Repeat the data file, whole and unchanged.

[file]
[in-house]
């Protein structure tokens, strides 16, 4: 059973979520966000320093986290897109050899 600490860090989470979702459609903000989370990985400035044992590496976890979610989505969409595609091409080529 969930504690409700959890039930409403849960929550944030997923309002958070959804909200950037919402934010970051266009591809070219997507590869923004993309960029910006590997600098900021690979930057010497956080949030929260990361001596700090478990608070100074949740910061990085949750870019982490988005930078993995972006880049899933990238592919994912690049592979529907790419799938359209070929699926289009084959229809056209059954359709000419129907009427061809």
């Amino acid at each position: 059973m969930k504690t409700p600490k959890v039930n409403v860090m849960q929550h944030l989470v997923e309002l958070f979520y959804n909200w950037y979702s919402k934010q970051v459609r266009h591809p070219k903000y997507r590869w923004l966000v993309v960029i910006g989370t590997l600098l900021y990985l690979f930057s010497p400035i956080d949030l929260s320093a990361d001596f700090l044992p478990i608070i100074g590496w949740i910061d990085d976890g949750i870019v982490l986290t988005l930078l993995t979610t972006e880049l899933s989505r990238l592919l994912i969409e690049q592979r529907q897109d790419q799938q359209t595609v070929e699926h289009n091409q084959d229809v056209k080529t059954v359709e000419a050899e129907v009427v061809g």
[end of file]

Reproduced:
[in-house]
């Protein structure tokens, strides 16, 4: 059973979520966000320093986290897109050899 600490860090989470979702459609903000989370990985400035044992590496976890979610989505969409595609091409080529 969930504690409700959890039930409403849960929550944030997923309002958070959804909200950037919402934010970051266009591809070219997507590869923004993309960029910006590997600098900021690979930057010497956080949030929260990361001596700090478990608070100074949740910061990085949750870019982490988005930078993995972006880049899933990238592919994912690049592979529907790419799938359209070929699926289009084959229809056209059954359709000419129907009427061809």
């Amino acid at each position: 059973m969930k504690t409700p600490k959890v039930n409403v860090m849960q929550h944030l989470v997923e309002l958070f979520y959804n909200w950037y979702s919402k934010q970051v459609r266009h591809p070219k903000y997507r590869w923004l966000v993309v960029i910006g989370t590997l600098l900021y990985l690979f930057s010497p400035i956080d949030l929260s320093a990361d001596f700090l044992p478990i608070i100074g590496w949740i910061d990085d976890g949750i870019v982490l986290t988005l930078l993995t979610t972006e880049l899933s989505r990238l592919l994912i969409e690049q592979r529907q897109d790419q799938q359209t595609v070929e699926h289009n091409q084959d229809v056209k080529t059954v359709e000419a050899e129907v009427v061809g």